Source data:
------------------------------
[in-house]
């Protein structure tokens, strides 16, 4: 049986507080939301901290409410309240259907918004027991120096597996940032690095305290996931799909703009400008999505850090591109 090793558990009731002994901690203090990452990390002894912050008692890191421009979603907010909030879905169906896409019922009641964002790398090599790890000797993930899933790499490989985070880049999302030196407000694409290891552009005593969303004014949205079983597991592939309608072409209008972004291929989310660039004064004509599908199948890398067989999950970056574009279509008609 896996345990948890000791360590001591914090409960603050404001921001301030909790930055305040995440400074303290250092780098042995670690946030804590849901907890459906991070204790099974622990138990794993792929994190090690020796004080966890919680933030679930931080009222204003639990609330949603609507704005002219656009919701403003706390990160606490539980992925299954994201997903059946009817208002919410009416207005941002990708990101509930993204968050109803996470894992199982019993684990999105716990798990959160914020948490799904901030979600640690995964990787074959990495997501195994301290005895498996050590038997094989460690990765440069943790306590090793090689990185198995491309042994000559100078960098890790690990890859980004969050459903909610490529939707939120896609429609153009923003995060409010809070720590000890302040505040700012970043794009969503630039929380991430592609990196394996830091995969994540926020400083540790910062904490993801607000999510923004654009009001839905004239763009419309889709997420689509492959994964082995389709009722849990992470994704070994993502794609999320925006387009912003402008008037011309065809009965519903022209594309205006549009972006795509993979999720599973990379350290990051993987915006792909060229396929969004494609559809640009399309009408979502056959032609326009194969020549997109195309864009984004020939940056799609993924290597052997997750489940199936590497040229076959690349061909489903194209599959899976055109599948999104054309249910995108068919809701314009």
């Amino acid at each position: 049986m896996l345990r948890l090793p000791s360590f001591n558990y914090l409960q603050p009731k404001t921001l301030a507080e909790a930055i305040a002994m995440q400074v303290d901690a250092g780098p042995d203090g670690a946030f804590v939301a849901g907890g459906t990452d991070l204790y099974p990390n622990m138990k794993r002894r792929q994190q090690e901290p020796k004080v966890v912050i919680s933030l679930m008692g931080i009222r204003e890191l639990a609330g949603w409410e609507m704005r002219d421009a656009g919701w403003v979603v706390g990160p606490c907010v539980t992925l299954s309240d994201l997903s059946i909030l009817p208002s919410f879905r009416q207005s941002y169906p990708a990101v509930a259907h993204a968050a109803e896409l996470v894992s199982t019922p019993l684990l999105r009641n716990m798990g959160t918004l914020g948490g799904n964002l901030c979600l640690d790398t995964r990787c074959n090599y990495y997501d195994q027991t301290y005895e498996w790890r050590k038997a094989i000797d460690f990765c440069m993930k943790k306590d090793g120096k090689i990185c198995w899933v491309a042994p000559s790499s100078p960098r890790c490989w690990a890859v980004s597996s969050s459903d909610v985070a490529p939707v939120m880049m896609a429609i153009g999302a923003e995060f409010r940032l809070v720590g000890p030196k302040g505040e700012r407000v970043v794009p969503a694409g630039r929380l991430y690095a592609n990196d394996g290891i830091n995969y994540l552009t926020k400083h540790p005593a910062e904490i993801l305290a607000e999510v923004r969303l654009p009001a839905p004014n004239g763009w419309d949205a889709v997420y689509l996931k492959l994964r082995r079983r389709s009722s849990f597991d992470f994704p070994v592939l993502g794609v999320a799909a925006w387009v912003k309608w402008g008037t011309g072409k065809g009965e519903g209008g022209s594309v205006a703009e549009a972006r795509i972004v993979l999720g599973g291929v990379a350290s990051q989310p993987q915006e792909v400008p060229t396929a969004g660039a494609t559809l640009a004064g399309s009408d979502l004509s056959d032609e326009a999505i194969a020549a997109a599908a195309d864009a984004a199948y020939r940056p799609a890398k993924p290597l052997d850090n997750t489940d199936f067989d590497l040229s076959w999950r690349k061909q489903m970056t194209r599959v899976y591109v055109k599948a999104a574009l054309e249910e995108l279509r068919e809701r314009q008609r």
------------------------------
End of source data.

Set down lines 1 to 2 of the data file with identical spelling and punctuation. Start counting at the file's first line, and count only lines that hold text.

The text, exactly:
[in-house]
């Protein structure tokens, strides 16, 4: 049986507080939301901290409410309240259907918004027991120096597996940032690095305290996931799909703009400008999505850090591109 090793558990009731002994901690203090990452990390002894912050008692890191421009979603907010909030879905169906896409019922009641964002790398090599790890000797993930899933790499490989985070880049999302030196407000694409290891552009005593969303004014949205079983597991592939309608072409209008972004291929989310660039004064004509599908199948890398067989999950970056574009279509008609 896996345990948890000791360590001591914090409960603050404001921001301030909790930055305040995440400074303290250092780098042995670690946030804590849901907890459906991070204790099974622990138990794993792929994190090690020796004080966890919680933030679930931080009222204003639990609330949603609507704005002219656009919701403003706390990160606490539980992925299954994201997903059946009817208002919410009416207005941002990708990101509930993204968050109803996470894992199982019993684990999105716990798990959160914020948490799904901030979600640690995964990787074959990495997501195994301290005895498996050590038997094989460690990765440069943790306590090793090689990185198995491309042994000559100078960098890790690990890859980004969050459903909610490529939707939120896609429609153009923003995060409010809070720590000890302040505040700012970043794009969503630039929380991430592609990196394996830091995969994540926020400083540790910062904490993801607000999510923004654009009001839905004239763009419309889709997420689509492959994964082995389709009722849990992470994704070994993502794609999320925006387009912003402008008037011309065809009965519903022209594309205006549009972006795509993979999720599973990379350290990051993987915006792909060229396929969004494609559809640009399309009408979502056959032609326009194969020549997109195309864009984004020939940056799609993924290597052997997750489940199936590497040229076959690349061909489903194209599959899976055109599948999104054309249910995108068919809701314009």